There's a Free Online Archive of Pre-1900 Watercolors From Around the World

William Simpson, Private Collection
William Simpson, Private Collection

Watercolor paintings have long been a disparaged art medium. At one time, they were viewed as being less worthy than fine art, or were dismissed as a “ladies’ medium” because they often dealt with flowers and pretty landscapes, which were considered trivial subjects.

A new digital archive of watercolor images from the 1400s through the 1800s is now painting a different picture of the art form’s impact. Creating watercolors wasn’t just a hobby for housewives; it was a way for scientists, architects, and explorers to document the world around them.

Run by a UK-based charity, The Watercolour World website culls these historic artifacts from both private and public collections, then uploads them for all to see. Users can browse the selection or narrow their search field by collection, category, country, artist, or date range.

The website boasts more than 80,000 images of “documentary watercolors” made before the year 1900. These depictions of people, animals, architecture, and landscapes from around the world were meant to capture moments at a time when portable cameras hadn’t been invented yet. A Maori girl from New Zealand, Tibetan weavers, Egyptian tombs, and 16th-century images of Native Americans are among the many subjects featured. There are also plenty of flora and fauna, drawn up by artists and scientists alike.

"Watercolours are a priceless record of the world before photography," Javad Marandi, chairman of The Watercolour World’s advisory board, said in a press statement. “Many of them would be of great interest to historians, scientists, and members of the general public, but are hidden from view and at risk of disappearing.”

Here are just a few of the stunning images on view online.

Painting of a toucan eating a smaller bird
Maria Sibylla Merian, Trustees of the British Museum

A painting of frogs
Maria Sibylla Merian, Minneapolis Institute of Art

A painting of the old and new London Bridges
Gideon Yates, Bishopsgate Institute

A painting of Dover Castle
Thomas Girtin, Yale Center for British Art

Painting of the Royal Academy in 1858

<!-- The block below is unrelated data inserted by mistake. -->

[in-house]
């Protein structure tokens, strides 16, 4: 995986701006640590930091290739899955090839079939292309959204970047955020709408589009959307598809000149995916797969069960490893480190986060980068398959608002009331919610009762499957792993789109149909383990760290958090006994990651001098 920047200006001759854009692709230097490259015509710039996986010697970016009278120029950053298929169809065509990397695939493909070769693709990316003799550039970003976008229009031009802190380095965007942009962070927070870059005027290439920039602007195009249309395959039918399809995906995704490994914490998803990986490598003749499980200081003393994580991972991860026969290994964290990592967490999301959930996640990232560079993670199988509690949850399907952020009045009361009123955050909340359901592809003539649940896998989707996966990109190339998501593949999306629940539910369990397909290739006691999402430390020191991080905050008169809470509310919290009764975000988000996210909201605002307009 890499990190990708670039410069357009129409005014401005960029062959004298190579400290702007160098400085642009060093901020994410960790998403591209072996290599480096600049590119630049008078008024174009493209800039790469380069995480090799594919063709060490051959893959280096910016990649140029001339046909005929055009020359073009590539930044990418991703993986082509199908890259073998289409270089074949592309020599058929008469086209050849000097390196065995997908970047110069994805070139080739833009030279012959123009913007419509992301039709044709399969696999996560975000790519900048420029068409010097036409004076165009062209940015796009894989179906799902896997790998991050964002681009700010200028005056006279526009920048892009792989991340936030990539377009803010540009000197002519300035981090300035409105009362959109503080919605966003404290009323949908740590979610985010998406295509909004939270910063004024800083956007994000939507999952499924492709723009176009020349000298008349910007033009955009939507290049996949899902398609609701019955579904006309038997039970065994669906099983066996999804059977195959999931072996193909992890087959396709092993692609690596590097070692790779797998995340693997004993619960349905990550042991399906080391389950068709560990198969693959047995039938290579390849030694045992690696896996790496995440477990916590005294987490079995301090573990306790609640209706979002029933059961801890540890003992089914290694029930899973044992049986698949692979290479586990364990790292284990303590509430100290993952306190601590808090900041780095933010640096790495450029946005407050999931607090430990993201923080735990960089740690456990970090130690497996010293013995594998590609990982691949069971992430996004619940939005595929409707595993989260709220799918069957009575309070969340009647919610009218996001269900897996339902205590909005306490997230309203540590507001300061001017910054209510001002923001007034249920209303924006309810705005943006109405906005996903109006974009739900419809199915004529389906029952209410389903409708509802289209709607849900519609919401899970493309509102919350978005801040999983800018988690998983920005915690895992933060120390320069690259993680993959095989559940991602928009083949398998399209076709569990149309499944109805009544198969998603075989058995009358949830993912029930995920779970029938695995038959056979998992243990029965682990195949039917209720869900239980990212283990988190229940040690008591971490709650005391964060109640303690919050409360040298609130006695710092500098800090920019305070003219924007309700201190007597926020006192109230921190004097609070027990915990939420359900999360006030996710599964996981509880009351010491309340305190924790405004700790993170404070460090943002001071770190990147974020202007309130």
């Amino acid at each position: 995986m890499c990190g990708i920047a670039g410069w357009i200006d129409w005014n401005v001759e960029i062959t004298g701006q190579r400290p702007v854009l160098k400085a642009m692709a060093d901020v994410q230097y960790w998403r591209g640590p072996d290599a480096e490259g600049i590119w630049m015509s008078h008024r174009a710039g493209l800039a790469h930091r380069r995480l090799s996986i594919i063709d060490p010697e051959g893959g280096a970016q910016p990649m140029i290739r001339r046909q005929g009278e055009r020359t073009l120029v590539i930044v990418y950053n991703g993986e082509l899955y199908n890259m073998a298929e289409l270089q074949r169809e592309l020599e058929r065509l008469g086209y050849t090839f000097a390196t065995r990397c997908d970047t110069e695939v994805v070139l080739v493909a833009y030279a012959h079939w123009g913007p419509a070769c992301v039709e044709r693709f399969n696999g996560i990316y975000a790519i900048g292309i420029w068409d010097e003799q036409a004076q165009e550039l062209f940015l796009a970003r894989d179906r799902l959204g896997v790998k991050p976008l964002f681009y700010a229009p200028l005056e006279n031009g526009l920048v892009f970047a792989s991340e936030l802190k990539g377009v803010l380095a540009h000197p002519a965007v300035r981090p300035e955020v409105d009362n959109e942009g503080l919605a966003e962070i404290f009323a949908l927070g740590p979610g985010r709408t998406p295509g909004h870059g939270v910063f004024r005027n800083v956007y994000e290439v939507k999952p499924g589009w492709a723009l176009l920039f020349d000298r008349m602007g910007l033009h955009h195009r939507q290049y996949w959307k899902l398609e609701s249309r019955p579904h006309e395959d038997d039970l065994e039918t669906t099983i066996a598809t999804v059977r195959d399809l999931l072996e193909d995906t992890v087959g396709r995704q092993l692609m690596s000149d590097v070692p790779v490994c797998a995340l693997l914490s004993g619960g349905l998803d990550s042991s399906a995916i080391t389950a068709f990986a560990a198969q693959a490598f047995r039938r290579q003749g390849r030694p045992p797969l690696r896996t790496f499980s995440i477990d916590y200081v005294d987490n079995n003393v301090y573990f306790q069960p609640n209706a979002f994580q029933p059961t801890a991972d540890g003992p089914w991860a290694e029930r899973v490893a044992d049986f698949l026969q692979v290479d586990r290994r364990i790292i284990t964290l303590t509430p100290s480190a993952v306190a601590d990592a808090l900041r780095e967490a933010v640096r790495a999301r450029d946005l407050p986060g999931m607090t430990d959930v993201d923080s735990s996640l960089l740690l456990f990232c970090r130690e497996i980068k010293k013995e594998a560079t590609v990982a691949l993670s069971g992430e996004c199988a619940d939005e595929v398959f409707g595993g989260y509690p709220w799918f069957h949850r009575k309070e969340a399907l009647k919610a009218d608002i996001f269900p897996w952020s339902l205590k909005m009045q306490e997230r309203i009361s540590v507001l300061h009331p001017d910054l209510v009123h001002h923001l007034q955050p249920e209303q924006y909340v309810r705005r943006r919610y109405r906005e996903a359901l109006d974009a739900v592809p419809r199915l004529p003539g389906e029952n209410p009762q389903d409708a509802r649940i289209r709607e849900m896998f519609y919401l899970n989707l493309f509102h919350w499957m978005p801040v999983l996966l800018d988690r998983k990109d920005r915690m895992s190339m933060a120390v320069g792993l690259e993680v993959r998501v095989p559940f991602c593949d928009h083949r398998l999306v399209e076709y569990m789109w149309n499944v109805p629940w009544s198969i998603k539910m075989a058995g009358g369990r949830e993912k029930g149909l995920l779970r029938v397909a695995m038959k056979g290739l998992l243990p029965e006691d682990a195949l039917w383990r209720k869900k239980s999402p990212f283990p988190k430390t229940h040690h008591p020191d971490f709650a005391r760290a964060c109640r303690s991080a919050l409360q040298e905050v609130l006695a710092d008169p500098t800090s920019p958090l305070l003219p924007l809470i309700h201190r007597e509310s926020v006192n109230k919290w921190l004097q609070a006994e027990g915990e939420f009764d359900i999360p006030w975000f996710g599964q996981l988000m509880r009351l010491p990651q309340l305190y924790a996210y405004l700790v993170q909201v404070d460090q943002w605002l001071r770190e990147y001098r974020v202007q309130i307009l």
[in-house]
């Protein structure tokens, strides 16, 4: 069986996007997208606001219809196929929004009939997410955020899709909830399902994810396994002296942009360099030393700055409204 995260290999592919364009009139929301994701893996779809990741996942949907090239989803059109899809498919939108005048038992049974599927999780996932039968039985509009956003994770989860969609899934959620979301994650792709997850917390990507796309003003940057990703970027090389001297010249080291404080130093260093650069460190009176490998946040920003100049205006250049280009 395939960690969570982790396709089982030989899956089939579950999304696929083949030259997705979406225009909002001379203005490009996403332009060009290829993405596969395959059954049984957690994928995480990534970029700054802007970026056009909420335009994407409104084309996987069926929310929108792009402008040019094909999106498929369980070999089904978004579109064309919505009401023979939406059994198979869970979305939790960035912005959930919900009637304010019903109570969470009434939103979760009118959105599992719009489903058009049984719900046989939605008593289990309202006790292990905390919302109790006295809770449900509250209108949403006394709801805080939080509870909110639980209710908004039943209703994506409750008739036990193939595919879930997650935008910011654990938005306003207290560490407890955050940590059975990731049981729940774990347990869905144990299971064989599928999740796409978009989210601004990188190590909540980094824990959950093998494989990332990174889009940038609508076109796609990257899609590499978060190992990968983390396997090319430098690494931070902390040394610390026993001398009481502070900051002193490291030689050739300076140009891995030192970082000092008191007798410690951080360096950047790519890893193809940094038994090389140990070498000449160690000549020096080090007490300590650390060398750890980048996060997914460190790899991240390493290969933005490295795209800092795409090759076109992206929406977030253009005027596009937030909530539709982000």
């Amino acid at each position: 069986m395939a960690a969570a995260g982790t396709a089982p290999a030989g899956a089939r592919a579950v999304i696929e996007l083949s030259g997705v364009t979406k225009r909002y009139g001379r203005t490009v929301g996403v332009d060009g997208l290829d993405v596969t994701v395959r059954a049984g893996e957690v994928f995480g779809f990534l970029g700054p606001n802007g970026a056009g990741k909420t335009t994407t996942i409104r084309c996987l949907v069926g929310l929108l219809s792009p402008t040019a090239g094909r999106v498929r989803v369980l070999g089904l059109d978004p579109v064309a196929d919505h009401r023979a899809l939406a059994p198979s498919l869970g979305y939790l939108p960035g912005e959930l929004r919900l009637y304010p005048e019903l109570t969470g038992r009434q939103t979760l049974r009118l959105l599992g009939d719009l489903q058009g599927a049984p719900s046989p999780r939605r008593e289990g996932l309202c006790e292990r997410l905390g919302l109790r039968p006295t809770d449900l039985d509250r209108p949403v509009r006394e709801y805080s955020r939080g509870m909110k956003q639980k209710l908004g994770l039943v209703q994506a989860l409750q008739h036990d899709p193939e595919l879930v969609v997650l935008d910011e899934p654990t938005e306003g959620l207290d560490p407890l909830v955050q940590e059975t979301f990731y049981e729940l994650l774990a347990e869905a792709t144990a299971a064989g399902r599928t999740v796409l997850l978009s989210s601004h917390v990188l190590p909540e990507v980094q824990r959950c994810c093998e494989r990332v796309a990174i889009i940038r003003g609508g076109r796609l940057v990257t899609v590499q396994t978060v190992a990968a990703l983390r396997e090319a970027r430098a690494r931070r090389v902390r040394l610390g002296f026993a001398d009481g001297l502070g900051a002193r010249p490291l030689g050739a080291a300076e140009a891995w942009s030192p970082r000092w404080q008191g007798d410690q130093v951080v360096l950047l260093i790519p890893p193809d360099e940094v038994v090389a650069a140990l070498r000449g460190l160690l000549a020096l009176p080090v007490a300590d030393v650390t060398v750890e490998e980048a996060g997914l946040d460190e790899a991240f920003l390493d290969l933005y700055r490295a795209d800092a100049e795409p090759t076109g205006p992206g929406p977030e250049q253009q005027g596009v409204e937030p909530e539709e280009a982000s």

William Payne, Yale Center for British Art

Bring Some Magic Into Your Home With These Harry Potter Fine Art Photographs

Classic Stills
Classic Stills

Even if you've seen the Harry Potter movies a thousand times, they invariably come to an end after 160 or so minutes, forcing you to leave Hogwarts and return to the real world. But do you really have to choose one or the other? As Forbes reports, you can now bring a bit of magic into your home with fine art photographs of classic scenes from the Harry Potter franchise.

These limited edition, framed photos are the result of a partnership between Los Angeles-based Classic Stills and Warner Bros. Consumer Products. The first collection features 25 photos from the franchise's first film, Harry Potter and the Sorcerer's Stone, and future collections will follow the movies in chronological order.

The photos are unique in that they capture the essence of the characters. In one print, titled "Hermione Has the Answer," Emma Watson's character can be seen practically overextending her arm in an attempt to get the professor's attention in class. Ron's bravery shines through as he rides atop a chess piece in another image, and a young Harry Potter in oversized hand-me-downs looks around at his new surroundings during his first trip to Diagon Alley in yet another piece in the collection.

Harry in Diagon Alley
Classic Stills

Priced between $149 and $495, the prints aren't exactly cheap. However, they are less expensive than a comparable print would cost at an art gallery, according to Classic Stills founder/CEO Rene Freling. The price point can be attributed to both the quality of the photographs and their exclusivity; only 100 copies of each photo are made, and the prints are framed by hand and individually numbered.

"We can't expect fans of any movie to pay for a premium-quality product unless the product itself is exceptional—and that includes the photography," Freling told Forbes. He says the photos are printed onto light-sensitive paper through a chromogenic process, which combines "old-school photography development and modern processes."

Classic Stills also offers collections of photos from other movie and TV franchises, including Game of Thrones, Doctor Who, The Big Lebowski, and Jurassic Park. Check out some photos below from the Harry Potter collection, and visit the Classic Stills website to see more options.

Hagrid
Classic Stills

Hermione raises her hand
Classic Stills

Ron on a chess piece
Classic Stills

[h/t Forbes]

10 Facts About Ansel Adams

Famed photographer Ansel Adams drained the color from life to great effect. His black-and-white photographs of famous landscapes like Yosemite National Park have been seen by millions, reproduced on calendars and posters, and recognized by presidents as being crucial to conservation efforts. If you’re curious to learn more about Adams (who was born on this day in 1902), take a look at some of these lesser-known facts about both his life and his life’s work.

1. An earthquake broke his nose.